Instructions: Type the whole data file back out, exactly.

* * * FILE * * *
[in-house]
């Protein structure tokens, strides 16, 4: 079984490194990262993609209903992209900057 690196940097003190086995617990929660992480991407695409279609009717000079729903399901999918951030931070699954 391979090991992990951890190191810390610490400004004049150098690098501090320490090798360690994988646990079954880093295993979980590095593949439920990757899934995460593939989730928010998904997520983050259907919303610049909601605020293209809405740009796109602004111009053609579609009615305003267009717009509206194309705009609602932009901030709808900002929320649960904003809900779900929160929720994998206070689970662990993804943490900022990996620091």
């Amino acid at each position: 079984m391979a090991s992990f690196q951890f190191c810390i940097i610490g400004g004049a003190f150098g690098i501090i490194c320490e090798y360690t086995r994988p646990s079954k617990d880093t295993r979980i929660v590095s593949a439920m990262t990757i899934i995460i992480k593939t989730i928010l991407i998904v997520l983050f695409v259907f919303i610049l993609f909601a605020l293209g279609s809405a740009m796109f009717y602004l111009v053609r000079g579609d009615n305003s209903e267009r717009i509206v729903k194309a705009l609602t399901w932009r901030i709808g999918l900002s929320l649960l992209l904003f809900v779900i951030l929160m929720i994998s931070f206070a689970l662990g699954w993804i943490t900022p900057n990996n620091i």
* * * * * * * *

[in-house]
């Protein structure tokens, strides 16, 4: 079984490194990262993609209903992209900057 690196940097003190086995617990929660992480991407695409279609009717000079729903399901999918951030931070699954 391979090991992990951890190191810390610490400004004049150098690098501090320490090798360690994988646990079954880093295993979980590095593949439920990757899934995460593939989730928010998904997520983050259907919303610049909601605020293209809405740009796109602004111009053609579609009615305003267009717009509206194309705009609602932009901030709808900002929320649960904003809900779900929160929720994998206070689970662990993804943490900022990996620091």
């Amino acid at each position: 079984m391979a090991s992990f690196q951890f190191c810390i940097i610490g400004g004049a003190f150098g690098i501090i490194c320490e090798y360690t086995r994988p646990s079954k617990d880093t295993r979980i929660v590095s593949a439920m990262t990757i899934i995460i992480k593939t989730i928010l991407i998904v997520l983050f695409v259907f919303i610049l993609f909601a605020l293209g279609s809405a740009m796109f009717y602004l111009v053609r000079g579609d009615n305003s209903e267009r717009i509206v729903k194309a705009l609602t399901w932009r901030i709808g999918l900002s929320l649960l992209l904003f809900v779900i951030l929160m929720i994998s931070f206070a689970l662990g699954w993804i943490t900022p900057n990996n620091i």